By Xiao Qi, China Confidential
China’s shadow finance sector has become a global concern. The International Monetary Fund (IMF) and World Bank have both warned about the risks associated with the rapid build-up of assets within such an opaque sector, while central bankers now regularly reference Chinese shadow finance as a key potential risk to global economic stability.
But while concern over the lurking horrors in China’s financial shadows remains justified, regulatory actions mean that the systemic risks that they pose are finally starting to ebb. This is happening in spite of the fact that the overall scale of the shadow system is continuing to expand. Read more
There may be some light at the end of the tunnel for China’s beleaguered housing market, according to a survey of real estate developers by China Confidential. Home sales growth in October was the highest in 18 months, while a separate survey of urban consumers shows home buying sentiment at a multi-year high.
China Confidential’s monthly survey of 300 real estate developers across 40 cities, showed a sharp rebound in sales volumes in October, with companies reporting the biggest month-on-month increase since March 2013. Developers reported an even larger expansion in sales inquiries, suggesting that many potential home-buyers remain on the side-lines. Read more
The downturn in China’s property market is well documented, and one of the biggest points of interest for global investors. Whether you mine copper, sell TVs, or buy bonds, chances are the Chinese housing market matters to you somehow.
With that in mind, we’d like to present this handy chart from Moody’s – showing the annual price changes for newly completed apartments in China. It’s quite telling. Read more
GDP growth. Third-quarter growth could be the slowest since the depths of the global financial crisis, when China reported 6.6 per cent growth in the first quarter of 2009.
A reported export surge in September is failing to dispel the gloom suffusing forecasts for China’s third quarter GDP growth, which several economists predict will slump to a five-year low.
One problem lies with the export numbers themselves, which raise suspicions that over-invoicing may once again be artificially inflating export statistics as Chinese smuggle hot money into the mainland from Hong Kong to take advantage of an appreciating renminbi. Read more
By Andy Rothman, Matthews Asia
China’s housing market is one of the most important parts of its economy, and also one of the most misunderstood. This sector is important because residential real estate together with construction last year accounted directly for about 10 per cent of GDP, 18 per cent of fixed-asset investment, 10 per cent of urban employment and more than 15 per cent of bank loans. It is also misunderstood because few observers appear to grasp the structure of China’s residential market. Read more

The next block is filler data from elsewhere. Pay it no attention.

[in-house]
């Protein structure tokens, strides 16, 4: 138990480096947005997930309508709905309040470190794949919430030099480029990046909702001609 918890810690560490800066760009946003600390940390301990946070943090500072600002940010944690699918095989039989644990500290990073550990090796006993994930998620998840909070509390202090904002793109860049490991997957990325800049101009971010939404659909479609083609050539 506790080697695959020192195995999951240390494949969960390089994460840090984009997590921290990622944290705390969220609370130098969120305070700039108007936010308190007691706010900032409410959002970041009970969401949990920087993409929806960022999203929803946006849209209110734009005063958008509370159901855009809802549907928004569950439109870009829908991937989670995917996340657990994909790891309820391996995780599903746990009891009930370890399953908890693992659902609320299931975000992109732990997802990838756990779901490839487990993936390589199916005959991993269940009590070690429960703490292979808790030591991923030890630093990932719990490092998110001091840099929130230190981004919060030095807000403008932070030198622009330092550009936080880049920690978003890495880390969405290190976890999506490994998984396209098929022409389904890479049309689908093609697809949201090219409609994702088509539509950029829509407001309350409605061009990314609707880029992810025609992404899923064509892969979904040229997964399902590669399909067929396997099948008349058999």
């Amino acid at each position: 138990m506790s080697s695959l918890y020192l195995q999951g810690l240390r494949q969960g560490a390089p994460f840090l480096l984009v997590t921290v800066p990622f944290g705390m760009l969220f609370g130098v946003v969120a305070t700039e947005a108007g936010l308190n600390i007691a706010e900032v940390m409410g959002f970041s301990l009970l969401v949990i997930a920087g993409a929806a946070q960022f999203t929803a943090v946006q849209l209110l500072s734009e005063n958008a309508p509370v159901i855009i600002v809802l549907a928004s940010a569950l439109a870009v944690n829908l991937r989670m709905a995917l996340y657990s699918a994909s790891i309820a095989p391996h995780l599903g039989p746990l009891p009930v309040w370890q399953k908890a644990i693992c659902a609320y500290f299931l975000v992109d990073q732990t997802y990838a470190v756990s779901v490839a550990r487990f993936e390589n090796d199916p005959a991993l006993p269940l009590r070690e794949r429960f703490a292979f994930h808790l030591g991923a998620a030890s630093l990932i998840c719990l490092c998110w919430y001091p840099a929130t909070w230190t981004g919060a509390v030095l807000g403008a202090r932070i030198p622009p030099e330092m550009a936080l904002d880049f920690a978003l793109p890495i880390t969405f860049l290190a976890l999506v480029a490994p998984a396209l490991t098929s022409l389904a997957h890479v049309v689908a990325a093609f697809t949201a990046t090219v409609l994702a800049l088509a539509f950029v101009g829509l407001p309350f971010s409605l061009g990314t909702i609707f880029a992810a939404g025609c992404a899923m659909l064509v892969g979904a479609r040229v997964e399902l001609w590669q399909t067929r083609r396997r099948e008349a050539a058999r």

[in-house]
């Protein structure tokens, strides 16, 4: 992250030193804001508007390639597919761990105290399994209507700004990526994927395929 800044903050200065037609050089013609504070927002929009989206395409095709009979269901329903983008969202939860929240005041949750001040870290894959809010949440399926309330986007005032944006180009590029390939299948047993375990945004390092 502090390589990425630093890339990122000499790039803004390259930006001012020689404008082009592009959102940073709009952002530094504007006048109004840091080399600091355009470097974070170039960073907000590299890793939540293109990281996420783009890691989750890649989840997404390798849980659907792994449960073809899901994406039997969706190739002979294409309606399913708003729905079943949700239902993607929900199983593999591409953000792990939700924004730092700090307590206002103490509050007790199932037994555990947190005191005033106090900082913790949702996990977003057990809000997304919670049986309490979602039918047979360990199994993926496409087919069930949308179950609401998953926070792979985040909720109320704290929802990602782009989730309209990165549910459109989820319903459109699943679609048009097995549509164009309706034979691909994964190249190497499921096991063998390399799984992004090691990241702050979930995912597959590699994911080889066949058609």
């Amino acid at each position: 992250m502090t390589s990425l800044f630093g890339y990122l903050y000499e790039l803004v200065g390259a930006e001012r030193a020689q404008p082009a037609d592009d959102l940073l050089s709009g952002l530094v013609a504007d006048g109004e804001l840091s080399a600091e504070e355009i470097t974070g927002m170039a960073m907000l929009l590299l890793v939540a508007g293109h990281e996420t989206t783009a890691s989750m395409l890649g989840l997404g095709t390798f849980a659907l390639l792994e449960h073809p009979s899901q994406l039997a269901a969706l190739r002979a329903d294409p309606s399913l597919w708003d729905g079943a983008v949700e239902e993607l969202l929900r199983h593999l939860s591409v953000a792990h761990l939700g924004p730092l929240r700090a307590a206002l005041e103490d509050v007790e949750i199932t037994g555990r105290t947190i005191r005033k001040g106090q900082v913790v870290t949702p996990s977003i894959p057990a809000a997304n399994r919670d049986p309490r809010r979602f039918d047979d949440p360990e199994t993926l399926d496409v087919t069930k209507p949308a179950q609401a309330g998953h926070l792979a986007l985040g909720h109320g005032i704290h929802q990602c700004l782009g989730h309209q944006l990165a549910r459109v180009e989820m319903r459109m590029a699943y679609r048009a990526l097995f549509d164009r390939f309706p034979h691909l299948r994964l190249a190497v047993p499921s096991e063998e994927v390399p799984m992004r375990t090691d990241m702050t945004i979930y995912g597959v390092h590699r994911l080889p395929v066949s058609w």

China stepped up its efforts on Tuesday to transform doomsday scenarios for its domestic property market into merely another round of déjà vu. The central bank reinforced efforts to boost mortgage lending by banks, building on the small but significant turnaround that beyondbrics noted in mid-September.
The new policies allow buyers who already own one home but have paid off their mortgage to be considered as first-time buyers, thus qualifying for a mortgage downpayment of 30 per cent of the cost of the loan. Previously, they would have been considered as second home buyers and had to pay a downpayment of at least 60 per cent. Read more
A closely-watched indicator of economic activity in China is showing an unexpectedly robust reading for September, according to an announcement on Tuesday. But is a real growth rebound underway, following several signs of a slowdown in the third quarter so far?
Hong Kong stock market investors appeared to reserve judgement, allowing the Hang Seng index to slip 0.49 per cent, or 118 points on Tuesday to 23,837. Economists and other survey-based indicators of Chinese economic activity reinforced the skepticism. Read more
Headline statistics on the Chinese property market continue to relay a picture of virtually unrelieved gloom. However, in one small but important area, market pressures appear to be easing.
All year long Chinese banks have tightened up on mortgage lending to both first time buyers and purchasers of second homes, withdrawing discounts on mortgage loans and restricting loan growth – and thereby depressing buying activity.
However, this changed in August, with banks switching course to offer softer terms on mortgage loans, research companies said. Read more
Wealth is not necessarily translating into health for China’s growing cohort of millionaires, many of whom complain of eating disorders, too much alcohol and an average of just 6.2 hours of sleep a night (see chart).
Fast living is blamed for a variety of ailments, with around a third of millionaires (those with a personal wealth of Rmb10m or US$1.6m, £1m) suffering from insomnia, headaches, fatigue and memory loss while smaller proportions endure hair loss, immune problems, numb limbs and smokers’ coughs, according to a survey by Hurun Research Institute released on Friday.
Such conditions underpin a burgeoning demand among wealthy Chinese for products, treatments and lifestyle choices that are thought to confer health. “There is a clear trend among the Chinese millionaire class towards exercise, eating more carefully and generally taking better care of their bodies,” said Rupert Hoogewerf, chairman of the Hurun Report. Read more